And brand-new buildings would sell better than them all.
That said, the distinction might be that $1500-2000/square foot is the going rate for non-New Construction condominium, while New Construction could easily be $2400/square foot up to $10,000 per square foot.
That is a huge difference – does it make sense?
In many cases, yes – when the project offers something that can be found nearly nowhere else.
Uninterrupted views, protected views, super prime location, etc.
And when a developer’s cost for the additional quality of building materials might be $300 per square foot, one can see why the high end is seeing a great deal of developer focus.
Creative Buyers in a Challenging Market
Let’s end on a fun note.
Living in a NYC cooperative myself, I enjoy receiving the marketing postcards of my colleagues and competing firms.
“Sold in 5 days!” “Bidding Wars!” “Purchased on the Spot!” “Right arm part offered as part of a Best and Highest bidding war!” Etc.
While seller expectations are high, buyers
certainly are doing all they can to win bidding wars.
I might add that if buyers continually are being outbid, it could be that they are receiving
less than stellar advice, or their tactic could require
review from a new set of eyes.
Bidding often depends on a buyer’s time horizon and confidence about
his or her
Buyers are getting creative trying to accomplish their goal of purchasing in NYC.
However, cooperatives aren’t condos, and sometimes condos aren’t even condos.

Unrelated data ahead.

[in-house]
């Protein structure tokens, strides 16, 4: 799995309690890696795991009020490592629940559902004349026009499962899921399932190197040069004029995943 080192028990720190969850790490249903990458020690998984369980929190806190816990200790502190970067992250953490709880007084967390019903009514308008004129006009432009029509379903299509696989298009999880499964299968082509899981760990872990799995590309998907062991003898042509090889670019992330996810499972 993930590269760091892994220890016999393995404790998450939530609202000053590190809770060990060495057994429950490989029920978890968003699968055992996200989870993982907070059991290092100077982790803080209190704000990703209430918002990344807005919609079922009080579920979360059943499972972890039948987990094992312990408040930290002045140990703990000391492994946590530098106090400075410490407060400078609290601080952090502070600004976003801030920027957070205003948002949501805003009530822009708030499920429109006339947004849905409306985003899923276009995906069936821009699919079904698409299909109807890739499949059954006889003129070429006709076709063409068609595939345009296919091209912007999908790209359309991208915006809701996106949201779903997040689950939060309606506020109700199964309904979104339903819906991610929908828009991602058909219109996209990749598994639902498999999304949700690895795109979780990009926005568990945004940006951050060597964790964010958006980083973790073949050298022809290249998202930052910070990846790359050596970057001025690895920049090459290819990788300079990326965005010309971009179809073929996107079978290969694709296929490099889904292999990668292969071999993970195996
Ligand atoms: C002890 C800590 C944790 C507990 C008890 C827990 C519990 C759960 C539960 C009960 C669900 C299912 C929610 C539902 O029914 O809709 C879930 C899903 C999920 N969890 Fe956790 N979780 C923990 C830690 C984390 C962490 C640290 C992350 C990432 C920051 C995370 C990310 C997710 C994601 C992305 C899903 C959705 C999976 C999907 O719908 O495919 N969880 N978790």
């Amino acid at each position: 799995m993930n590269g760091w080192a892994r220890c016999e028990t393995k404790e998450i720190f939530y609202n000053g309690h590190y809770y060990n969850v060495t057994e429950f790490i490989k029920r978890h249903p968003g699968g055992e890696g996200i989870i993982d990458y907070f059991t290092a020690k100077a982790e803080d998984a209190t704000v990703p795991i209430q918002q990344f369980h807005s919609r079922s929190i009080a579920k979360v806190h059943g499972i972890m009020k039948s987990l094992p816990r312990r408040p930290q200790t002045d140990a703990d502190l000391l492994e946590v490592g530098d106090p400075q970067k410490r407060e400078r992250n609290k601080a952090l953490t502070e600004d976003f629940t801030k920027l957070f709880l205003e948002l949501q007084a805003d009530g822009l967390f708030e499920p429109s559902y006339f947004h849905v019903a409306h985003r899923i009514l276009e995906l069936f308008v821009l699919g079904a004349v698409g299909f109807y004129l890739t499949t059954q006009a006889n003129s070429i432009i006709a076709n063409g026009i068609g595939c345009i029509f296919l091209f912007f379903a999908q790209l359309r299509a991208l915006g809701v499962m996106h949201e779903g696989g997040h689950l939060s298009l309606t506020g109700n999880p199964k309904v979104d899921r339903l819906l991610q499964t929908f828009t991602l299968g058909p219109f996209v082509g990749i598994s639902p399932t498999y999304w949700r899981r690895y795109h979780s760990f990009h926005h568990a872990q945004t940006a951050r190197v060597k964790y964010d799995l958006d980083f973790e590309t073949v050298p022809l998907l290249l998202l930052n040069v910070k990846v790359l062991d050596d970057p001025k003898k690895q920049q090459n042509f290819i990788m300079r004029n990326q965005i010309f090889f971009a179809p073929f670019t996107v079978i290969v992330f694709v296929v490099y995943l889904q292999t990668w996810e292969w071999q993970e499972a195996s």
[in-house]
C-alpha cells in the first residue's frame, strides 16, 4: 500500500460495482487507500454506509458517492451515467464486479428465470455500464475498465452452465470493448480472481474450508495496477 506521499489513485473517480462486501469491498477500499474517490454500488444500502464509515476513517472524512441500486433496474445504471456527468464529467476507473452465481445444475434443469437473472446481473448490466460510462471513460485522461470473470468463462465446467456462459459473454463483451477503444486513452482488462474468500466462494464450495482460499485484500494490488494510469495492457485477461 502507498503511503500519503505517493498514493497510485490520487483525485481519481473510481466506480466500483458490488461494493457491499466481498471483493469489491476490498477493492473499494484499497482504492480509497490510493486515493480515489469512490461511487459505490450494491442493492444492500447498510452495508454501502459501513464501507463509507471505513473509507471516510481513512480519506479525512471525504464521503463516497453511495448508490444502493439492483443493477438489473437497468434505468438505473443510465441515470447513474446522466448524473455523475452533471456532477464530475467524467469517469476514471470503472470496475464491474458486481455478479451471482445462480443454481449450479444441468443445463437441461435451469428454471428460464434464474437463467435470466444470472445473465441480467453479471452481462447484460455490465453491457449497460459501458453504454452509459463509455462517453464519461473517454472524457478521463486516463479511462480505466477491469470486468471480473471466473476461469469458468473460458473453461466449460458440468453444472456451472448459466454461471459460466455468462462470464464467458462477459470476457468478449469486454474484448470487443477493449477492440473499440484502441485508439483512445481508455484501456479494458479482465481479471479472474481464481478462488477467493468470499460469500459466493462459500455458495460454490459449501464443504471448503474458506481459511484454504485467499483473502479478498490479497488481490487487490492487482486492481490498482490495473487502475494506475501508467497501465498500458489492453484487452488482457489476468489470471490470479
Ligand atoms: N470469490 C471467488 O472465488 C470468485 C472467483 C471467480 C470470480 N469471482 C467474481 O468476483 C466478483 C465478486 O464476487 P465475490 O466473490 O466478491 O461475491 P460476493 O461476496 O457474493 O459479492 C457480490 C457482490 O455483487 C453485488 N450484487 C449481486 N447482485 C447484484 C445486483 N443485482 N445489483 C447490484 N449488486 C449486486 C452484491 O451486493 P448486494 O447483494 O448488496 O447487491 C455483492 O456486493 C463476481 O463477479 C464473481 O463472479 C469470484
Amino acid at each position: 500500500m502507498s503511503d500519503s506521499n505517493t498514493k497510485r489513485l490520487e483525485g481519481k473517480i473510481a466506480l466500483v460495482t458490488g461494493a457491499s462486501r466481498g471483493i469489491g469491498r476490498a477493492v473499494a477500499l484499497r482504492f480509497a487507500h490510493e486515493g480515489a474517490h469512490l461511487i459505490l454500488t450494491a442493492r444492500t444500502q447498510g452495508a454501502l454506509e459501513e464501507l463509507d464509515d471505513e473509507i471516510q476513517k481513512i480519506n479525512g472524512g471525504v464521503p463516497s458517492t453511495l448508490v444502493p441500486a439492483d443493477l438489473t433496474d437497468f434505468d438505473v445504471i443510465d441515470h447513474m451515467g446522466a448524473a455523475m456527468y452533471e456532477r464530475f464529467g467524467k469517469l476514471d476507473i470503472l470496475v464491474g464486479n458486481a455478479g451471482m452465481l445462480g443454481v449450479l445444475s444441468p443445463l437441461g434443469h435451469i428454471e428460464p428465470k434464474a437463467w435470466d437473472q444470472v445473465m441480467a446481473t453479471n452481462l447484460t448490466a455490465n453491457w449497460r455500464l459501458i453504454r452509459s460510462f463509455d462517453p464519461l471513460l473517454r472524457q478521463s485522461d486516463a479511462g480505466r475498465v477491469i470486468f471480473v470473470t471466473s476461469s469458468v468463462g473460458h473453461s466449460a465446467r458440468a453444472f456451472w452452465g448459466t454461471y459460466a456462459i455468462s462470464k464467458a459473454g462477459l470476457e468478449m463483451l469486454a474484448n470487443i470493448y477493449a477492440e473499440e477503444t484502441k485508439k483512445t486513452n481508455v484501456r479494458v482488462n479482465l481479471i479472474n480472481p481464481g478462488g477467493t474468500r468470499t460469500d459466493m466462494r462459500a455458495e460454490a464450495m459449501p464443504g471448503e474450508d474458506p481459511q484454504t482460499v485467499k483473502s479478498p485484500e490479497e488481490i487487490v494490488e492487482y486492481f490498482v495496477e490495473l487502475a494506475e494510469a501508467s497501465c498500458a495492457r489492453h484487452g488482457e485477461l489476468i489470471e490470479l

Buyers who want to use property as an investment need to buy condominiums!
The pressure of bidding wars causes buyers to back out of deals, or worse.
We must tread quite carefully these days, at times.
Here are some other fun scenarios I’ve encountered, both by buyers and sellers (or their agents) trying to work out deals:
1) Buying for undergraduates.
Loving parents want to purchase cooperatives for their 20 year-old child attending college nearby.
I’m sorry, even the most lenient coop doesn’t want that.
If they tell me it’s a pied-a-terre but their daughter is going to live there full-time, they are buying it for their daughter!
Another agent telling me definitively how terribly overpriced a property is, as they negotiate for one
buyer – and then eagerly bringing another buyer to the property.
Umm…what the agent is saying isn’t that it’s not worth the price, but that one buyer just won’t step up to it.
Thus, losing a little credibility.
3) Another offer magically appearing as soon as I submit an offer for a buyer.
I love this tactic.
It’s a fun one.
As prices go up too high, this often scares buyers away.
To be used with slightly more care and caution these days!
4) A buyer reducing an offer after an offer is accepted.
This generally sends major red flags and makes a buyer look untrustworthy.
Not an ideal strategy for a buyer to win a deal.
5) Offers with mortgage contingencies.
To be used with great caution.
Preparedness with the mortgage often is the best way to win a bidding war.
The contingency strikes fear in the heart of many a seller.
6) An agent getting angry with a low offer.
I often say, “This isn’t the real estate friends, it’s the real estate business.”
Getting offended by an offer makes no sense at all and doesn’t help put deals together.
Anyway – lots of market thoughts to share.
I hope that the rest of July is terrific for you, and I look forward to sharing more in August!
As usual, if you want to speak or meet in person to discuss your search, or know someone who would like to chat about the market, please put them in touch via phone (646-302-5710) or email! Thank you – Scott